This is a section containing a few Frequently Asked Questions (FAQs) for designs and application of our CRISPR genome engineering tools, as well as Trouble Shooting Tips when using our reagents and protocols as provided in this site. Please note all the reagents from our lab published in Cong et al., Science 2013 have  been deposited to Addgene (Feng Zhang Lab CRISPR Constructs). For any additional questions please feel free to post to our CRISPR Genome Engineering Discussion Group.

FAQs for Designing of CRISPR Genome Engineering Contructs and Targeting Experiments

A) Which version of backbone should I use for my genome engineering experiment, the chimeric (PX330) or the crRNA array (PX260)?
Answer: For targeting a single locus, we suggest using pX330 (chimeric RNA backbone). It should be more efficient than pX260 as we stated in our reagent page.


B) How should I design the oligos for simultaneous cleavage of two or more targets using the crRNA array backbone (PX260 or PX334) for multiplex genome engineering?
Answer: Let’s take a example for targeting two different genomic loci and design oligos for cloning into the crRNA array backbone. You should first define your two 30-bp protospacer targets with the proper ‘NGG’ PAM. Then order a pair of long oligos looks like:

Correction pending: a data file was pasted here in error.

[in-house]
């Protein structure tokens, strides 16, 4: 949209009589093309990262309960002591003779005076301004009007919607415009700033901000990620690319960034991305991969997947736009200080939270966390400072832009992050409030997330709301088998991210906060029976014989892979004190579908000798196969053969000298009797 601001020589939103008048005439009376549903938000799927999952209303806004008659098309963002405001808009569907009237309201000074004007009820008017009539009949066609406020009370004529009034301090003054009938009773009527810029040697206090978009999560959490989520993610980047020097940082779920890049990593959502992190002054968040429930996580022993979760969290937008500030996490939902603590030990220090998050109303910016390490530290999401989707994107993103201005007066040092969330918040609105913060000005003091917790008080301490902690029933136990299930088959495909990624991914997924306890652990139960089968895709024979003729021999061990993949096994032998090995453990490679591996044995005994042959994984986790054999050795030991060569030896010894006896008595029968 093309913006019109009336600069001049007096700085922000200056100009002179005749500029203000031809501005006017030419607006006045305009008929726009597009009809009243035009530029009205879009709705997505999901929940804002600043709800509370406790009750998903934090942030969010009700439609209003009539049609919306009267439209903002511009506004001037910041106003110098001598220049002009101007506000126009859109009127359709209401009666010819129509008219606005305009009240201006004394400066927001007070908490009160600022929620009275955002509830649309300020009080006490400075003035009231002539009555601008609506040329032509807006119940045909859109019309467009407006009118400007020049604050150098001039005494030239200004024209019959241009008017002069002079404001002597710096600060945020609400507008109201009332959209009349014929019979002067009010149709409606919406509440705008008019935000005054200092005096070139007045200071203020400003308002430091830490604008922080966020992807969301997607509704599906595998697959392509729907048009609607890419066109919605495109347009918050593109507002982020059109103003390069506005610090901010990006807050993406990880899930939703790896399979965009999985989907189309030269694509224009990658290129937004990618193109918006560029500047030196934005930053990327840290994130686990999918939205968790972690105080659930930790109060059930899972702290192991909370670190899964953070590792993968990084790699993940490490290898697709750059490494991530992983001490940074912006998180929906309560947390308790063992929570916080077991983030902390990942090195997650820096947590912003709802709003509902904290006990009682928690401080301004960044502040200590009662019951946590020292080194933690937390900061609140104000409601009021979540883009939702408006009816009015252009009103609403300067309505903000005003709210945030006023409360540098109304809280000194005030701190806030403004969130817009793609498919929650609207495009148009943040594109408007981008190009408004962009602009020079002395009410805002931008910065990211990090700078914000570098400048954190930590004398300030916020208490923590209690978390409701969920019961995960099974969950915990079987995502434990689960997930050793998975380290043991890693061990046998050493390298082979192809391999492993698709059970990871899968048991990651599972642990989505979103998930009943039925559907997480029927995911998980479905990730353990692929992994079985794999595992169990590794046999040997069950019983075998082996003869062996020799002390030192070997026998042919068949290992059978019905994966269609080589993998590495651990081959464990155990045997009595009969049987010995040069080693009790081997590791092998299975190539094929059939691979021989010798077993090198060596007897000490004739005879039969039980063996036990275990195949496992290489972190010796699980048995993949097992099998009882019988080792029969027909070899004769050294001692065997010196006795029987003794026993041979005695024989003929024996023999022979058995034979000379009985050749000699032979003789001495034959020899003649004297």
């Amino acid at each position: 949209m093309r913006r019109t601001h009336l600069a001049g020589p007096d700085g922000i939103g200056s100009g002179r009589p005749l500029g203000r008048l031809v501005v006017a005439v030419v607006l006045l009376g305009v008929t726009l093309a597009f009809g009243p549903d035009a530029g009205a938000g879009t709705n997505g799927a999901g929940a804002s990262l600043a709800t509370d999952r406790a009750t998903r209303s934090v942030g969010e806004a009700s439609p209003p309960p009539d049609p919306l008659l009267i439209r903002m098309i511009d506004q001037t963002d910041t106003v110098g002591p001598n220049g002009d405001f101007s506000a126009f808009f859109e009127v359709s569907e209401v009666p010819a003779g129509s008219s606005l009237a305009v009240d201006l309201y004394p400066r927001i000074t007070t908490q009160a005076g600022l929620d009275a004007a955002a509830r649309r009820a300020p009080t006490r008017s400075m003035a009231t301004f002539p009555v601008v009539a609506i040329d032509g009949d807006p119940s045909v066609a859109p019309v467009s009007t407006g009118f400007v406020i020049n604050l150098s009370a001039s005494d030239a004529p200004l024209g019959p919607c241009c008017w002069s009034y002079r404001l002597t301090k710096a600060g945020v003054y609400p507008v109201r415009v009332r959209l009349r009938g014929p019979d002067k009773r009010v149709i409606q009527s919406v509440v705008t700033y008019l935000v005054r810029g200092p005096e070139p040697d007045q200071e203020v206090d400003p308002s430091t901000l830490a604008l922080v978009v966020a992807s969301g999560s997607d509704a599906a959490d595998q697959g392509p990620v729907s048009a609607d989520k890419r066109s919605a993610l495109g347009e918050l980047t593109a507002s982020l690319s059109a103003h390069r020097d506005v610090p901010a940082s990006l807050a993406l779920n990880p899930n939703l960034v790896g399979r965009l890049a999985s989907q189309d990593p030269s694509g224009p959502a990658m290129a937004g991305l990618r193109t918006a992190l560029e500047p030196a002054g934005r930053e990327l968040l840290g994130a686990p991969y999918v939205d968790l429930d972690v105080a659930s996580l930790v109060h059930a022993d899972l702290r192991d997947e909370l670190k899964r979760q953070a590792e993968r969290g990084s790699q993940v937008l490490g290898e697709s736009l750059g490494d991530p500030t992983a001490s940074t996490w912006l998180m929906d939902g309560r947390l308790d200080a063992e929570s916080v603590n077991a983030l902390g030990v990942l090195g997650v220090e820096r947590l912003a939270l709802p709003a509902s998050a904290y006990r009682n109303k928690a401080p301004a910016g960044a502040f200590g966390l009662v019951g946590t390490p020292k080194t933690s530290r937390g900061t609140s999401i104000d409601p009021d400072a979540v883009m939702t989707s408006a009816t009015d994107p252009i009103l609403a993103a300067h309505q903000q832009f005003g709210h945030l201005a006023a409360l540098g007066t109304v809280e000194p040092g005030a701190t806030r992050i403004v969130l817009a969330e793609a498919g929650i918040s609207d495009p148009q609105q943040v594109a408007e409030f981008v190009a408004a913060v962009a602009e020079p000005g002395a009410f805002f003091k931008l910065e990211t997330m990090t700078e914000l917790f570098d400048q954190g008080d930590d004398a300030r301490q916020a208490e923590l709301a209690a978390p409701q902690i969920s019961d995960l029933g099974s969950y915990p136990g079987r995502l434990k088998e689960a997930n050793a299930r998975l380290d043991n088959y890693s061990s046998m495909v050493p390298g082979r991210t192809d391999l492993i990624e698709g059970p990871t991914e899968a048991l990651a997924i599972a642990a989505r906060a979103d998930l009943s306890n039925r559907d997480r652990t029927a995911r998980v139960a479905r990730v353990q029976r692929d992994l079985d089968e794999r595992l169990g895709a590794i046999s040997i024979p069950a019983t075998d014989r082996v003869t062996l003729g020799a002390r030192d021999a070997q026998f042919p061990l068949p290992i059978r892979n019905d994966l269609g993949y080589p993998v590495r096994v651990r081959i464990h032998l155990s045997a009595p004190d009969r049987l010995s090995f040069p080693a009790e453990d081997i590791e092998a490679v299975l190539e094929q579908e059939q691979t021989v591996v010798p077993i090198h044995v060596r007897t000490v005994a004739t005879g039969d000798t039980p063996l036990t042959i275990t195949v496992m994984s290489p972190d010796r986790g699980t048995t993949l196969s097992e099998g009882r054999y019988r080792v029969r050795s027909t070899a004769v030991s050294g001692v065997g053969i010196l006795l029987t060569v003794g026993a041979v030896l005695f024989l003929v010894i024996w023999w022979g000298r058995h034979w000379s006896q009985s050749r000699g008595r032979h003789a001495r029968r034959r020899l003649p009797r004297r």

Where the DR sequence for S. pyogenes Cas9 we used is: GTTTTAGAGCTATGCTGTTTTGAATGGTCCCAAAAC. So the annealed product would be:




Which can be readily cloned into the target backbone vector PX260 or PX334. Note, for triple targets, you might need to order more than one pair of oligos, or maybe synthesize the insert with proper restriction enzyme sites for creation of the cloning 5′ overhang, then ligate into the digested backbone vector.


C) For plasmid pX260, 30bp target sequence is needed with a NGG PAM seq. Shall the NGG be exactly within the 3′ or immediately following the 3′ of this 30bp sequence?
Answer: Yes the NGG is located immediate next to the 3′ end of the 30bp sequence.


D) For plasmid pX330, 20bp target sequence is needed. In your illustration this 20bp sequence starts with a “G” and followed by a 19 nucleotides. Does it mean we shall always choose our target sequence starting with a G?
Answer: We recommend finding a 20bp genome target starting with the base ‘G’, due to the transcription initiation requirement of a ‘G’ base for human U6 promoter, as explained here in the reagent page.

If you have to use other bases at the starting position of your genome target, it might affect the transcription efficiency of the U6 promoter. However, in general we have been adding a ‘G’ to the target so effective forming a 21-bp target sequence with an additional ‘G’ base added to the 5′ initiation start position, and we have not observe any negative effects when using this design.